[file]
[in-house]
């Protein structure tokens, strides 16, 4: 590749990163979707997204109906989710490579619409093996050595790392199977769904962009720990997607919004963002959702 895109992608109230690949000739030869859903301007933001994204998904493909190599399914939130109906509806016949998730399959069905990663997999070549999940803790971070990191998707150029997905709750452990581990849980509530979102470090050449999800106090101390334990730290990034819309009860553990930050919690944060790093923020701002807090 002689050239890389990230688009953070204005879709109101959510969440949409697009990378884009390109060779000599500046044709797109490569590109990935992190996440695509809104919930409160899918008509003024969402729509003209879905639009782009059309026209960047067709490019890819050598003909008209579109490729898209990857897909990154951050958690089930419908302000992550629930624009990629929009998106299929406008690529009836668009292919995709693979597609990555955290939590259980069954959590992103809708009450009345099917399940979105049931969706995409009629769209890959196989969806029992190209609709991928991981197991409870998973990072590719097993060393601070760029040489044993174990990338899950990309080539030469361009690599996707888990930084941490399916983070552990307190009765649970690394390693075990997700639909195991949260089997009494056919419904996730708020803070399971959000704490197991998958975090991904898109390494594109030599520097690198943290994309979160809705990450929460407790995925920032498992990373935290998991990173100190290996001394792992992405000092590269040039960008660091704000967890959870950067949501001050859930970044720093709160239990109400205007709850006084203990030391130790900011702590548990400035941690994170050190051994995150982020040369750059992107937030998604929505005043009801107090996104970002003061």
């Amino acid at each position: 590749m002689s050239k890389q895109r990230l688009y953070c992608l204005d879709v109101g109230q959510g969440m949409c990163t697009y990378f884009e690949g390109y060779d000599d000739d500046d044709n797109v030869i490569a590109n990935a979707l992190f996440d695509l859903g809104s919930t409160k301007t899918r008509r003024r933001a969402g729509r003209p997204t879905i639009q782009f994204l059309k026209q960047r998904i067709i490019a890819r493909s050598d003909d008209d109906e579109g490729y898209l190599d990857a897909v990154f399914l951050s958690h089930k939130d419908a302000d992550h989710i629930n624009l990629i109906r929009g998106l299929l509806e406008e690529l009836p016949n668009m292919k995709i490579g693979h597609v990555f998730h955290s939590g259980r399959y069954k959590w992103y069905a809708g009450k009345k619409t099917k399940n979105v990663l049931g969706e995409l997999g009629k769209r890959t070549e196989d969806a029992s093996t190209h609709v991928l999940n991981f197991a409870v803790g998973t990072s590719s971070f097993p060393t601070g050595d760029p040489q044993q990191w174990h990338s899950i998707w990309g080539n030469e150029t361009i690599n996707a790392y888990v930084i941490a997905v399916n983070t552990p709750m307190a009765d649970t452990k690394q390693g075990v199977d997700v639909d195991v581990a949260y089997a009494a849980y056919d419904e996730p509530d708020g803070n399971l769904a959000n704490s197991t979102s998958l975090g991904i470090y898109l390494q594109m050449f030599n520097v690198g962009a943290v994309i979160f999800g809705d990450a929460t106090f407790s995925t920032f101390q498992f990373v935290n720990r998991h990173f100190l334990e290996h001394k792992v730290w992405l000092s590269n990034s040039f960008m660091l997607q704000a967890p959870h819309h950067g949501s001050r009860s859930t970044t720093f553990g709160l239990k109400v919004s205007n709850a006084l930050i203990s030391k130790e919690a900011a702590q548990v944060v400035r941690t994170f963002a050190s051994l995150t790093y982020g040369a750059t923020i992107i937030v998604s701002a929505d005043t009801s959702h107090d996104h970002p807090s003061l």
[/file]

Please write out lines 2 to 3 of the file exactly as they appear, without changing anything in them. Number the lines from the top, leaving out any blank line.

């Protein structure tokens, strides 16, 4: 590749990163979707997204109906989710490579619409093996050595790392199977769904962009720990997607919004963002959702 895109992608109230690949000739030869859903301007933001994204998904493909190599399914939130109906509806016949998730399959069905990663997999070549999940803790971070990191998707150029997905709750452990581990849980509530979102470090050449999800106090101390334990730290990034819309009860553990930050919690944060790093923020701002807090 002689050239890389990230688009953070204005879709109101959510969440949409697009990378884009390109060779000599500046044709797109490569590109990935992190996440695509809104919930409160899918008509003024969402729509003209879905639009782009059309026209960047067709490019890819050598003909008209579109490729898209990857897909990154951050958690089930419908302000992550629930624009990629929009998106299929406008690529009836668009292919995709693979597609990555955290939590259980069954959590992103809708009450009345099917399940979105049931969706995409009629769209890959196989969806029992190209609709991928991981197991409870998973990072590719097993060393601070760029040489044993174990990338899950990309080539030469361009690599996707888990930084941490399916983070552990307190009765649970690394390693075990997700639909195991949260089997009494056919419904996730708020803070399971959000704490197991998958975090991904898109390494594109030599520097690198943290994309979160809705990450929460407790995925920032498992990373935290998991990173100190290996001394792992992405000092590269040039960008660091704000967890959870950067949501001050859930970044720093709160239990109400205007709850006084203990030391130790900011702590548990400035941690994170050190051994995150982020040369750059992107937030998604929505005043009801107090996104970002003061």
């Amino acid at each position: 590749m002689s050239k890389q895109r990230l688009y953070c992608l204005d879709v109101g109230q959510g969440m949409c990163t697009y990378f884009e690949g390109y060779d000599d000739d500046d044709n797109v030869i490569a590109n990935a979707l992190f996440d695509l859903g809104s919930t409160k301007t899918r008509r003024r933001a969402g729509r003209p997204t879905i639009q782009f994204l059309k026209q960047r998904i067709i490019a890819r493909s050598d003909d008209d109906e579109g490729y898209l190599d990857a897909v990154f399914l951050s958690h089930k939130d419908a302000d992550h989710i629930n624009l990629i109906r929009g998106l299929l509806e406008e690529l009836p016949n668009m292919k995709i490579g693979h597609v990555f998730h955290s939590g259980r399959y069954k959590w992103y069905a809708g009450k009345k619409t099917k399940n979105v990663l049931g969706e995409l997999g009629k769209r890959t070549e196989d969806a029992s093996t190209h609709v991928l999940n991981f197991a409870v803790g998973t990072s590719s971070f097993p060393t601070g050595d760029p040489q044993q990191w174990h990338s899950i998707w990309g080539n030469e150029t361009i690599n996707a790392y888990v930084i941490a997905v399916n983070t552990p709750m307190a009765d649970t452990k690394q390693g075990v199977d997700v639909d195991v581990a949260y089997a009494a849980y056919d419904e996730p509530d708020g803070n399971l769904a959000n704490s197991t979102s998958l975090g991904i470090y898109l390494q594109m050449f030599n520097v690198g962009a943290v994309i979160f999800g809705d990450a929460t106090f407790s995925t920032f101390q498992f990373v935290n720990r998991h990173f100190l334990e290996h001394k792992v730290w992405l000092s590269n990034s040039f960008m660091l997607q704000a967890p959870h819309h950067g949501s001050r009860s859930t970044t720093f553990g709160l239990k109400v919004s205007n709850a006084l930050i203990s030391k130790e919690a900011a702590q548990v944060v400035r941690t994170f963002a050190s051994l995150t790093y982020g040369a750059t923020i992107i937030v998604s701002a929505d005043t009801s959702h107090d996104h970002p807090s003061l």